Striving at defense is not something that’s easy to do in the talent-rich ACC, but Virginia and Bennett have found a winning blue print.

It starts up top with good ball pressure, something Bennett, a former NBA point guard, is a big proponent of. He also stresses the off guards to constantly be in the gaps and passing lanes. Additionally, the Cavaliers try to eliminate easy buckets in the post.

“We really emphasize not letting the ball get in the paint and no outside drives, meaning don’t let your guy beat you to the baseline,” Zeglinski said.

Once again, this was on display in the win against the defending champions. North Carolina’s post duo of Ed Davis and Deon Thompson combine to average over 28 points a game on the year. Against Virginia, they combined for just 11.

“You need to take it as a challenge every night,” said Virginia forward Mike Scott about playing against some of the conference’s premier post players. “I challenge myself for them never to get the best of me. I try to make them feel uncomfortable out there, and just try to play tough defense.”

Not allowing some of the ACC’s predominant wingmen get out in free space is also something Virginia pays close attention to.

“We just make a conscious effort to get back on defense and make our opponents play against a set defense every chance that we get,” Zeglinski said. “We really try to limit team’s transition offense.”

But, don’t get it wrong, it’s not all defense. Virginia has been able to win games when asked to score a lot of points, and that’s perhaps what makes this team special. Eight times this season the Cavaliers have scored more than 75 points. Not surprisingly, they won all eight of those games.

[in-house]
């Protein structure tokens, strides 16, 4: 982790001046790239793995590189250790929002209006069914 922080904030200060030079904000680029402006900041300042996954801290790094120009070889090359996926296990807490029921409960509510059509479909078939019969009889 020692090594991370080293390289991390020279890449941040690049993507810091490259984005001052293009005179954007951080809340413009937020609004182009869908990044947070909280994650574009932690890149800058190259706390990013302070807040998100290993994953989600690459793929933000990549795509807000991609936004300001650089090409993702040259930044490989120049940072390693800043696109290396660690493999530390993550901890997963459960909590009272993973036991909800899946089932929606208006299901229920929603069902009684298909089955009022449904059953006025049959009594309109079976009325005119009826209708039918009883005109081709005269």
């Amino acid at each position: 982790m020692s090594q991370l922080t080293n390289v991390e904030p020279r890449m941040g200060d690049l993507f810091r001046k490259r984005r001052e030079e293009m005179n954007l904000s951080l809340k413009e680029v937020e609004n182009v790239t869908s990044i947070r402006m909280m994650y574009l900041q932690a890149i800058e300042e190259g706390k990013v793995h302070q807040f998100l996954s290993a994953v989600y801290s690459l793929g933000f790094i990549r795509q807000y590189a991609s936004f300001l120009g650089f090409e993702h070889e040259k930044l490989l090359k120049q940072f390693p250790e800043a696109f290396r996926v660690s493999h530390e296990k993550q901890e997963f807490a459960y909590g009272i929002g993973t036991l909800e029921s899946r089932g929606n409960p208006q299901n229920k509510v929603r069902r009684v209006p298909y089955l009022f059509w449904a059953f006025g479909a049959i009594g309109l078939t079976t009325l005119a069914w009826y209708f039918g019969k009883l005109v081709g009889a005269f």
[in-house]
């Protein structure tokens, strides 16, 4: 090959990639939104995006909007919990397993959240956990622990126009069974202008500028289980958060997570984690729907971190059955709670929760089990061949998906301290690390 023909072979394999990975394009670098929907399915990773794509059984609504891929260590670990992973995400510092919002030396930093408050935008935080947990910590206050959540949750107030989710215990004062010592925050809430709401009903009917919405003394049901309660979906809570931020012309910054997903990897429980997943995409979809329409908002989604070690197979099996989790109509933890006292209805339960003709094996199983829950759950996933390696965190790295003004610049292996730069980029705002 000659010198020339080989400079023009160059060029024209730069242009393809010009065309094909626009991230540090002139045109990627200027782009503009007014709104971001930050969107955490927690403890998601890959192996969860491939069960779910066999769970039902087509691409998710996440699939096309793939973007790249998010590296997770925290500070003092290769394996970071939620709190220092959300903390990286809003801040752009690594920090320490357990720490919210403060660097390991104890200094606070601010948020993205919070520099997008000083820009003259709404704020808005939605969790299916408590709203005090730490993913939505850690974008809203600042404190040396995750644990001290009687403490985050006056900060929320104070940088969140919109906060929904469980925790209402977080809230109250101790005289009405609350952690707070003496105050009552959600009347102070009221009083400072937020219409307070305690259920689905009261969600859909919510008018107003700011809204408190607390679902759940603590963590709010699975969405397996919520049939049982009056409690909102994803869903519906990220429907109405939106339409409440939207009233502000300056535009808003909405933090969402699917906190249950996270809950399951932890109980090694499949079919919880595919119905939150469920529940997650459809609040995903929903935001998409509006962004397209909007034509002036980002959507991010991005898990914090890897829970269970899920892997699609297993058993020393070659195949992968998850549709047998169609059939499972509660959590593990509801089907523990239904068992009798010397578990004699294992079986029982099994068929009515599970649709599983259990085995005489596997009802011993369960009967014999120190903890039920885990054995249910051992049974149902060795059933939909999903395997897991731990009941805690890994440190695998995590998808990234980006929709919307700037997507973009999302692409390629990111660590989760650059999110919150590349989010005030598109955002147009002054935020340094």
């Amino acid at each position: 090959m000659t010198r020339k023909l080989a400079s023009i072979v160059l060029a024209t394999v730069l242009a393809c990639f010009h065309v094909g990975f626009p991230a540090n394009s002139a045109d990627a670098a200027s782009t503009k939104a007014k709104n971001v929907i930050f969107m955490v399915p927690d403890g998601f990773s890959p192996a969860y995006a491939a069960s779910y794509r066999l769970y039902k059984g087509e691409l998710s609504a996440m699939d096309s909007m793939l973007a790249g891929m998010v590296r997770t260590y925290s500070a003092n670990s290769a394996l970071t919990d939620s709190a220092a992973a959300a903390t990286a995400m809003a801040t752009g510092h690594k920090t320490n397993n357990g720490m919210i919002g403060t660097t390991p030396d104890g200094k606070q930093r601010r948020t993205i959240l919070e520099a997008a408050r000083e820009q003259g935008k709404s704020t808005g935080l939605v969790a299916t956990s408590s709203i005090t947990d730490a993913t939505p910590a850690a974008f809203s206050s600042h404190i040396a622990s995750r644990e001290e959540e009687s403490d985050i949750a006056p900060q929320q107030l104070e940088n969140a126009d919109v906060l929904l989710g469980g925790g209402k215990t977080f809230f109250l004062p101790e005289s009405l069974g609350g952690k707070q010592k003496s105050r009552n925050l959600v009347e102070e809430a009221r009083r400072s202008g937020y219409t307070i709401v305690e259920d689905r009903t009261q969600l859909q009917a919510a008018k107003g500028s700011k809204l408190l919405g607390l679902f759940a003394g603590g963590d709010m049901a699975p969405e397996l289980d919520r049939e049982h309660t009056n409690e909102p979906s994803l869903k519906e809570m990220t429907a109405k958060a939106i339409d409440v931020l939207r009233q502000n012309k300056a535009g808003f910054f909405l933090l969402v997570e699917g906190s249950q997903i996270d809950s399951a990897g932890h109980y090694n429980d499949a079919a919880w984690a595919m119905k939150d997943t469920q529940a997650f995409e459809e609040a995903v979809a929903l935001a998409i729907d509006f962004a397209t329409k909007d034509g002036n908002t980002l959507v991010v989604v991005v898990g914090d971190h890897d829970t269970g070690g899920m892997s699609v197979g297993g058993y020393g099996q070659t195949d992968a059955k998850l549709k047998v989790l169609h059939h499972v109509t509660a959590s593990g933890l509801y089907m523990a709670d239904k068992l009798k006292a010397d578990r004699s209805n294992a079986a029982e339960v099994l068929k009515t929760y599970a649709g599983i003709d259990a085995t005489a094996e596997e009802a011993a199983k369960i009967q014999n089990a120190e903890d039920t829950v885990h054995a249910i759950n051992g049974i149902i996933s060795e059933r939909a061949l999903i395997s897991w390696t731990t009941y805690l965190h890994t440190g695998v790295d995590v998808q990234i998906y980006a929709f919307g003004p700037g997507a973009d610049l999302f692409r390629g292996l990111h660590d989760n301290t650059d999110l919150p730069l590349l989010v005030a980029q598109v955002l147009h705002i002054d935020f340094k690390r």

“We play the game that gives us the best chance to win,” Bennett said. “If there are opportunities where we can be patient, then we’ll be patient, but if there’s an opportunity where we can take advantage of our quickness, we’ll do that.”

Much like Bennett during his playing days, this Virginia team strives from 3-point range. Virginia shoots just under 40 percent from behind the arc, tops in the ACC. Zeglinski, third on the team with 10.4 points per game, leads the conference in 3-point percentage at 45.2 percent.

Joining Zeglinski in the backcourt is fellow sophomore Sylven Landesberg, the team’s leading scorer. Averaging 17.6 points a game, fifth in the ACC, Landesberg is a big weapon for the Cavaliers. Bennett stresses offensive freedom, and it is talented players like Landesberg, and the attention that he draws from other teams, that make that philosophy work.

In the post, Scott, who credits his aggressiveness, has made a big impact. The 6-foot-8 forward leads the team with over seven rebounds a game and chips in with over 13 points a night.

It is with these components and Bennett’s style that Virginia has been able to compete and defend in an otherwise jet-fueled ACC Conference.

“You see the level of athleticism combined with skill that’s very elite, and I think this league has the best of both worlds,” Bennett said of the ACC. “It’s not just a skill-only league. It’s not only athletes. It’s a pretty skilled league with guys that are great basketball players.”

You can put this Virginia team in that mix.